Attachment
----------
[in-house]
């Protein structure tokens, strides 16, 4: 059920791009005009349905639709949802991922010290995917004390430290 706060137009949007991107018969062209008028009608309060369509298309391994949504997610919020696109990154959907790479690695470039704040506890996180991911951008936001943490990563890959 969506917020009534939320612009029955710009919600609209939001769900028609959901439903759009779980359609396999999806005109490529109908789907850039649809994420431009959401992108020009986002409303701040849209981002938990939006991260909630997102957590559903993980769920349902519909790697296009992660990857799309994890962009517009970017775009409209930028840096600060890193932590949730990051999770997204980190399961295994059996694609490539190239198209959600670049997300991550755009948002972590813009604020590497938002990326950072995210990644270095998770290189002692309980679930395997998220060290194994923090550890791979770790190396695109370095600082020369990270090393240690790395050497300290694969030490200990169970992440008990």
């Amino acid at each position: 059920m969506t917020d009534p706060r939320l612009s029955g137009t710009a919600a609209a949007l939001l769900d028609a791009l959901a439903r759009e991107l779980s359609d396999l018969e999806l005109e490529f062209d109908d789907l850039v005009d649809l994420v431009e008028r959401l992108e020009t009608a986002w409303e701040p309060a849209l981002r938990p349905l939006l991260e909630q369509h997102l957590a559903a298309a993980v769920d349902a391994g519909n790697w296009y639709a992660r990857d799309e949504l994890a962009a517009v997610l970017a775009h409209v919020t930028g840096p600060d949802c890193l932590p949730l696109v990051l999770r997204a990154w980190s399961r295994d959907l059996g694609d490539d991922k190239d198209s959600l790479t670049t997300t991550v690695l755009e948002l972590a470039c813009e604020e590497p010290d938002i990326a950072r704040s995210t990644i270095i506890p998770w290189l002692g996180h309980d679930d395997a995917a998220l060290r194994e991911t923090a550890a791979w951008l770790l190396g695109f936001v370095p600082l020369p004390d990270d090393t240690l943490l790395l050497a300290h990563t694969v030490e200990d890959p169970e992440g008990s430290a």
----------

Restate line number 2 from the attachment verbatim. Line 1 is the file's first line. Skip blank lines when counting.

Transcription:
């Protein structure tokens, strides 16, 4: 059920791009005009349905639709949802991922010290995917004390430290 706060137009949007991107018969062209008028009608309060369509298309391994949504997610919020696109990154959907790479690695470039704040506890996180991911951008936001943490990563890959 969506917020009534939320612009029955710009919600609209939001769900028609959901439903759009779980359609396999999806005109490529109908789907850039649809994420431009959401992108020009986002409303701040849209981002938990939006991260909630997102957590559903993980769920349902519909790697296009992660990857799309994890962009517009970017775009409209930028840096600060890193932590949730990051999770997204980190399961295994059996694609490539190239198209959600670049997300991550755009948002972590813009604020590497938002990326950072995210990644270095998770290189002692309980679930395997998220060290194994923090550890791979770790190396695109370095600082020369990270090393240690790395050497300290694969030490200990169970992440008990």